408 N.W.2d 71 (Mich.App. 1987), 82627, People v. Kvam
|Docket Nº:||Docket No. 82627.|
|Citation:||408 N.W.2d 71, 160 Mich.App. 189|
|Opinion Judge:||PER CURIAM.|
|Party Name:||PEOPLE of the State of Michigan, Plaintiff-Appellee, v. Michael Albert KVAM, Defendant-Appellant.|
|Attorney:||[160 Mich.App. 191] Frank J. Kelley, Atty. Gen., Louis J. Causo, Sol. Gen., L. Brooks Patterson, Pros. Atty., Robert C. Williams, Chief, Appellate Div., and Robert F. Davisson, Asst. Pros. Atty., for the People. John D. Lazar, Royal Oak, for defendant on appeal.|
|Judge Panel:||[160 Mich.App. 192] Before WALSH, P.J., and SULLIVAN and BAGULEY, [*] JJ.|
|Case Date:||March 20, 1987|
|Court:||Court of Appeals of Michigan|
Submitted May 12, 1986.
Released for Publication July 8, 1987.
Following a jury trial, defendant was convicted of three counts of first-degree murder, M.C.L. Sec. 750.316; M.S.A. Sec. 28.548. Defendant was tried simultaneously with his co-felon, William Fischer, but before separate juries. Defendant was sentenced to three consecutive terms of life imprisonment. Defendant appeals as of right, raising numerous claims of error. We affirm defendant's convictions, but remand for correction of sentence.
In the early morning hours of July 7, 1984, Orbin Bray, Jr. returned to his home where he discovered the bodies of his wife, JoAnn Bray, his niece, fifteen-year-old Wendy Lovell, and his daughter, nine-year-old Chastity Bray. Each of victims had been repeatedly stabbed. Bray identified defendants Kvam and Fischer as suspects, and the defendants were arrested later that day. Defendant subsequently made multiple statements concerning the homicides. Although the statements varied in detail, all of the statements indicated that Kvam and Fischer were responsible for the three homicides.
On appeal, defendant first claims that there was insufficient evidence of premeditation aliunde his statements to bind him over on charges of first-degree murder. Defendant argues that the corpus delicti of each element of the crime must be established by evidence aliunde the confession of the accused. Defendant claims that the only evidence of premeditation presented at the preliminary examination was his statements; thus, the district court judge improperly bound him over on charges of first-degree murder and the circuit court erred in denying his motion to quash the information.
[160 Mich.App. 193] In People v. Williams, 422 Mich. 381, 391-392, 373 N.W.2d 567 (1985), our Supreme Court rejected this Court's position that the corpus delicti rule requires that each element of a crime must be established by evidence other than the accused's own statements. The Court specifically held "that the corpus delicti of first-degree premeditated murder consists of two elements: the death of the victim and some criminal agency as the cause." 422 Mich. 392, 373 N.W.2d 567.
Defendant does not dispute that independent evidence established the deaths of the victims or that their deaths were due to homicide. We find that the prosecutor complied with the corpus delicti rule in this instance. Defendant was properly bound over for trial on charges of first-degree murder.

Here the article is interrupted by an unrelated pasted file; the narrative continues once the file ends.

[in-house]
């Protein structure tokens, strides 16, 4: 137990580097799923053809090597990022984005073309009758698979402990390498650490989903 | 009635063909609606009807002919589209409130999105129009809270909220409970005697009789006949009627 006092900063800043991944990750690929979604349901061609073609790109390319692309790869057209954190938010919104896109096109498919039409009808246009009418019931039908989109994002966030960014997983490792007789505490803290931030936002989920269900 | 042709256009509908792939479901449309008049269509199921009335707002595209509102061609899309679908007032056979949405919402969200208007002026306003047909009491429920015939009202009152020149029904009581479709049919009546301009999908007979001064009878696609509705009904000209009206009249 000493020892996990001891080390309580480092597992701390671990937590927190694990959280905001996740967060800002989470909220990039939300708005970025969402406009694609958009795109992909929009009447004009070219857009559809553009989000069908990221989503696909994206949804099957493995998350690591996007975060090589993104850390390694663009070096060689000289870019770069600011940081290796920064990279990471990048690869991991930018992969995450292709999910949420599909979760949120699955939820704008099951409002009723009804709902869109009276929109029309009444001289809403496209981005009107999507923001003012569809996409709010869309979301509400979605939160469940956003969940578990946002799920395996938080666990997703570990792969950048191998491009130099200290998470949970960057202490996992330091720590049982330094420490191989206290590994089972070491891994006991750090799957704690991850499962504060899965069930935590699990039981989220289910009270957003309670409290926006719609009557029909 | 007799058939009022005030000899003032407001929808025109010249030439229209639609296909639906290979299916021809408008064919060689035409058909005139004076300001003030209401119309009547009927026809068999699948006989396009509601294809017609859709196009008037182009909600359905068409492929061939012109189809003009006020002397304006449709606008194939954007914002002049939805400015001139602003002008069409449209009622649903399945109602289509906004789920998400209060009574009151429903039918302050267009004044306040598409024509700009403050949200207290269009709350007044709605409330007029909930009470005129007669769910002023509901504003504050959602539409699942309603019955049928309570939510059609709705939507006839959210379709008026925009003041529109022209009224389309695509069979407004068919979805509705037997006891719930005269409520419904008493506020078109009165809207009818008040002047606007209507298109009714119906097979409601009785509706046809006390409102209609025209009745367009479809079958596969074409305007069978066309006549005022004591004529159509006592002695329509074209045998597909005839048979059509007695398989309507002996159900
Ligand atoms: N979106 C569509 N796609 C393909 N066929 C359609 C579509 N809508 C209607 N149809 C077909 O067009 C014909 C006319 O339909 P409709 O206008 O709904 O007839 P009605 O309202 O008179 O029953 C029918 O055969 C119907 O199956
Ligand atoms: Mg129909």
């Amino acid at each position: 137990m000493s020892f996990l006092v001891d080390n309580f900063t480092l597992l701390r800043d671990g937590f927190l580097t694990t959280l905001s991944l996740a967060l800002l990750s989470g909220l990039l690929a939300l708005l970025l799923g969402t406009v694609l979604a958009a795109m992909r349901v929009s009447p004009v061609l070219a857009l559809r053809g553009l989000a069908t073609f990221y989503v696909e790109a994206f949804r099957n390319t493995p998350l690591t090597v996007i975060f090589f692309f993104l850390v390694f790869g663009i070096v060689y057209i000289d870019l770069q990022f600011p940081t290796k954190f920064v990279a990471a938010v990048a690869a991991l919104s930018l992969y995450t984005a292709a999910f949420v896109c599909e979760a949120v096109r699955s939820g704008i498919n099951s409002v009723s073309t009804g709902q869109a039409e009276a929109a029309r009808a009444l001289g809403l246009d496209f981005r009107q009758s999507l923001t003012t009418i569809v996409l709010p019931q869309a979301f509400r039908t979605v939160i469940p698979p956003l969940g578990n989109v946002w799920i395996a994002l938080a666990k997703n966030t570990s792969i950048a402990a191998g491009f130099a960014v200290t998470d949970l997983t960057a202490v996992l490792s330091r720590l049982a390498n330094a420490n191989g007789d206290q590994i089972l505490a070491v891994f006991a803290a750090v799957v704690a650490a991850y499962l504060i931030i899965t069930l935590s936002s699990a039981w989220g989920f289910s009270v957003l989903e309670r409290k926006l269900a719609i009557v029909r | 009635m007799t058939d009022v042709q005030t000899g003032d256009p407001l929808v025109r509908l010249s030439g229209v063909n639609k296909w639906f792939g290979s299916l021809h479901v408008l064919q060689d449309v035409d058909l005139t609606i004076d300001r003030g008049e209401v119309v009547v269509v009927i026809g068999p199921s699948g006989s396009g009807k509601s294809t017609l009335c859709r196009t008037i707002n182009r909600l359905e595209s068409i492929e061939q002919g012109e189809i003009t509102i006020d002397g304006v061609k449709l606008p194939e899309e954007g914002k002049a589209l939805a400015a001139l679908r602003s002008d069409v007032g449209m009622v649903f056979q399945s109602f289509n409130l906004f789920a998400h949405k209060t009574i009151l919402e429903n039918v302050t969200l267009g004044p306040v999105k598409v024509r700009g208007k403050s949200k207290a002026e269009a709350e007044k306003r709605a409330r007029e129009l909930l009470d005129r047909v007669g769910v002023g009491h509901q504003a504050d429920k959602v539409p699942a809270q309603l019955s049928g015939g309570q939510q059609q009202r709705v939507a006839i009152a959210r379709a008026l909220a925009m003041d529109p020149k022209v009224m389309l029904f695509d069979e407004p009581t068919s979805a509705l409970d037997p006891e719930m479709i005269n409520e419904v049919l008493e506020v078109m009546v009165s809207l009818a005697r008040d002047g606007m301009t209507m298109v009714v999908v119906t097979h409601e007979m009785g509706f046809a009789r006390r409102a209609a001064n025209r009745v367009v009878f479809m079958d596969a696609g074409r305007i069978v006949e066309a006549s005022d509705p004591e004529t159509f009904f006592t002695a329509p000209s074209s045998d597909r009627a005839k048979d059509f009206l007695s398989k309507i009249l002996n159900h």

Defendant next argues that the circuit court erred by submitting the question of premeditation to the jury because there was insufficient evidence of premeditation as a matter of law. We disagree. Premeditation and deliberation may be inferred from the weapons used, the location of the wounds inflicted, the circumstances surrounding the killing, the previous relationship between the killer and the victim, and the actions of the killer before and after the crime. People v. Bauman, 332 Mich. 198, 205, 50 N.W.2d 757 (1952); People v. Brown, 137 Mich.App. 396, 407, 358 N.W.2d 592 (1984). The evidence presented here indicated that the defendant knew the victims and had reason to seek revenge
on the Bray family. Defendant's statements and actions before the homicides indicated that Kvam and Fischer intended to do harm. There was evidence that defendants went to Fischer's house in order to obtain Kvam's knife before going to the Bray home. The weapons used were inherently dangerous instruments, and the wounds [160 Mich.App. 194] inflicted upon the victims were primarily directed toward vital organs. Further Kvam and Fischer's actions after the homicides indicated a deliberate and organized gathering and disposal of evidence which would connect them to the crime. We find that there was ample evidence from which the jury could reasonably infer that the element of premeditation had been proven beyond a reasonable doubt. See People v. Irby, 129 Mich.App. 306, 322-323, 342 N.W.2d 303 (1983). Further, these circumstances were not negated, as a matter of law, by the evidence presented by defendant concerning diminished capacity. The diminished capacity defense is merely one aspect of whether a defendant has the requisite intent. People v. Jones, 151 Mich.App. 1, 5-6, 390 N.W.2d 189 (1986). The trial court did not err in submitting the question of premeditation to the jury.
Defendant also argues that the trial court erred by admitting defendant's July 10, 1984, statement into evidence. Defendant requested court appointed counsel at his arraignment on July 9, 1984, and thus invoked his Sixth...
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